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Re: Heston and Marky's Friday Top 5

Post by Dr. Medulla »

gkbill wrote:
13 Dec 2020, 9:24pm
Dr. Medulla wrote:
13 Dec 2020, 8:31pm
Image
I recently did a lecture on bootlegs and the question of commodification of music, author rights, and what fans are consuming. When I got to the mid-70s, I explained the difficulty of breaking new artists on the radio because the classic rock format had taken hold. So record companies sent out these live recordings of new groups to generate buzz. It was also an effort to counter bootleggers somehow, even tho it was great source material for bootleggers. In some cases, it'd be taping the broadcast, while in others deejays sold those records after they were played, which gave bootleggers an opportunity to buy them and then manufacture new vinyl from that source.

So, my first real favourite band was the Cars, and I found the above bootleg in Saskatoon's biggest used record store. It cost a ridiculous amount of money. I'm gonna say $50 in the early 80s. But I had to have it. So I sold shit off, saved my paper route money, and hoped like hell it wouldn't be sold. And I eventually bought it. And learned … the Cars weren't that good live. Just zero spark. I was gutted. I held onto that boot for years but eventually traded it in when I got into punk and needed credit for who knows what album. Maybe a decade ago, I downloaded a copy off Dime a Dozen just to have a copy. Listened to it and, yup, the Cars were a great studio band, but dull live.
Hello,

I saw them live in late 70's-early 80's (I think in Glens Falls, NY). There were robotic but not in a Kraftwerk way. They played their songs, did a good job, not much difference from the records, and then they left.
That's mind of how it sounded on that record. Maybe there was some studio clean up, even on a quasi-boot, but they sounded like they were just playing the studio version all the way.
Back off, or I'll blow the roof off—with sound!

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Re: Heston and Marky's Friday Top 5

Post by Marky Dread »

Top 5 tracks from "Dookie" - Green Day

1. Basket Case
2. Welcome to Paradise
3. Longview
4. When I Come Around
5. Coming Clean
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Re: Heston and Marky's Friday Top 5

Post by BitterTom »

1. Basket Case
2. She
3. Pulling Teeth
4. When I Come Around
5. Chump

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Re: Heston and Marky's Friday Top 5

Post by gkbill »

Hello,

Basketcase
Welcome to Paradise
She
Burnout
Pulling Teeth

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Re: Heston and Marky's Friday Top 5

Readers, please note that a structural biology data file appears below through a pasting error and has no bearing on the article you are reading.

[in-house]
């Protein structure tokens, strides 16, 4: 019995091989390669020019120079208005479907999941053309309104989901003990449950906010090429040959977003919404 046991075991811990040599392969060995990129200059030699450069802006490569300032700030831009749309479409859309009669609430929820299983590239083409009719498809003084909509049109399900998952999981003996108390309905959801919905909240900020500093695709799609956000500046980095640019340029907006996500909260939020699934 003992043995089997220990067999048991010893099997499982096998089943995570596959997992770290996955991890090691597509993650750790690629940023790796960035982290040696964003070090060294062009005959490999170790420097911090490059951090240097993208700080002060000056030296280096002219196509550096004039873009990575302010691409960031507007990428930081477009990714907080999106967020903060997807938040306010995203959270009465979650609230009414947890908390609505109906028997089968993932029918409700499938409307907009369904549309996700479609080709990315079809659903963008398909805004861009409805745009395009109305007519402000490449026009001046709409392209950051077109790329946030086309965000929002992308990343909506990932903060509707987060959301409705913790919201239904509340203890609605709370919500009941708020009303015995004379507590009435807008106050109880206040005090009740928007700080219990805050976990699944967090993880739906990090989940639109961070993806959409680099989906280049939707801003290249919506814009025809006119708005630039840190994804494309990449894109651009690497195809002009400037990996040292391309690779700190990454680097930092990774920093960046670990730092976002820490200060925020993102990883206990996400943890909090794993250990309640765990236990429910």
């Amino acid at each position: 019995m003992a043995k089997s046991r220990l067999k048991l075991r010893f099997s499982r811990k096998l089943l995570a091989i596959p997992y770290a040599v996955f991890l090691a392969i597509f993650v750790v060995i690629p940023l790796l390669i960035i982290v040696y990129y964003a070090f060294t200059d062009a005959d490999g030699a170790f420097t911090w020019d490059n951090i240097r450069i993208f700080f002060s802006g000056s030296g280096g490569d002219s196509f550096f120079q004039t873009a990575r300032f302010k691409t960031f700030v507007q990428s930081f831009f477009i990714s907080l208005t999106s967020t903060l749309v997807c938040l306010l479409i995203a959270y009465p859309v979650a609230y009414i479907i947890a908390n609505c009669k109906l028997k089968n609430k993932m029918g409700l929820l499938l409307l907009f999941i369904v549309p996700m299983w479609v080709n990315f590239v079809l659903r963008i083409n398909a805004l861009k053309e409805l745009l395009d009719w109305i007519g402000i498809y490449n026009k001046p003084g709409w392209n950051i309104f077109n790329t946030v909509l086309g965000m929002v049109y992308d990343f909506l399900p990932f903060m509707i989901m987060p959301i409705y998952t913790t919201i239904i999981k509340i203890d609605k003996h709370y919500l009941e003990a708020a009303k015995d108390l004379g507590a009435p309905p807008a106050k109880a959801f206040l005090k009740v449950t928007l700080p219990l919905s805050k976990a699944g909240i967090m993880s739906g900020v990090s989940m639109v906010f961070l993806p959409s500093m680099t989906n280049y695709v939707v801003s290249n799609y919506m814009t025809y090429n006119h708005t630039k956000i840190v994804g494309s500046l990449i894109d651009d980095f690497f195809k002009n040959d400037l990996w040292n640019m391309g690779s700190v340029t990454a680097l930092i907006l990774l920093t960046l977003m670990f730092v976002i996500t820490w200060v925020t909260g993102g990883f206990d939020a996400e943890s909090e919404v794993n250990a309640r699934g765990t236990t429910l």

Post by Flex »

I still vividly remember buying this CD from the mall chain music store (I think it was a Hastings). Probably some of the first "contemporary" type music I ever started listening to. Perhaps telling that my fave song off this is a re-recording of a Kerplunk song tho.

1. Welcome to Paradise
2. Burnout
3. When I Come Around
4. Basket Case
5. Having a Blast

The singles off this album were all really strong, but there are some equally strong album cuts too. Great record.
YOU MADE ONE MISTAKE, LENNON, YOU DOUBLE CROSSED MIKE LOVE AND LEFT HIM ALIVE

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Re: Heston and Marky's Friday Top 5

Post by Marky Dread »

Flex wrote:
17 Dec 2020, 1:26pm
I still vividly remember buying this CD from the mall chain music store (I think it was a Hastings). Probably some of the first "contemporary" type music I ever started listening to. Perhaps telling that my fave song off this is a re-recording of a Kerplunk song tho.

1. Welcome to Paradise
2. Burnout
3. When I Come Around
4. Basket Case
5. Having a Blast

The singles off this album were all really strong, but there are some equally strong album cuts too. Great record.
I prefer Kerplunk to Dookie. How do you compare the re-recording of "Paradise" as they are both great. Dookie just has more oomph with the bass to my ears.
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My humanity
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Re: Heston and Marky's Friday Top 5

Post by tepista »

Dr. Medulla wrote:
13 Dec 2020, 8:31pm

I recently did a lecture on bootlegs and the question of commodification of music, author rights, and what fans are consuming.

So, my first real favourite band was the Cars, and I found the above bootleg in Saskatoon's biggest used record store. It cost a ridiculous amount of money. I'm gonna say $50 in the early 80s. But I had to have it. So I sold shit off, saved my paper route money, and hoped like hell it wouldn't be sold. And I eventually bought it. And learned … the Cars weren't that good live. Just zero spark. I was gutted. I held onto that boot for years but eventually traded it in when I got into punk and needed credit for who knows what album. Maybe a decade ago, I downloaded a copy off Dime a Dozen just to have a copy. Listened to it and, yup, the Cars were a great studio band, but dull live.
Image
We reach the parts other combos cannot reach
We beach the beachheads other armies cannot beach
We speak the tongues other mouths cannot speak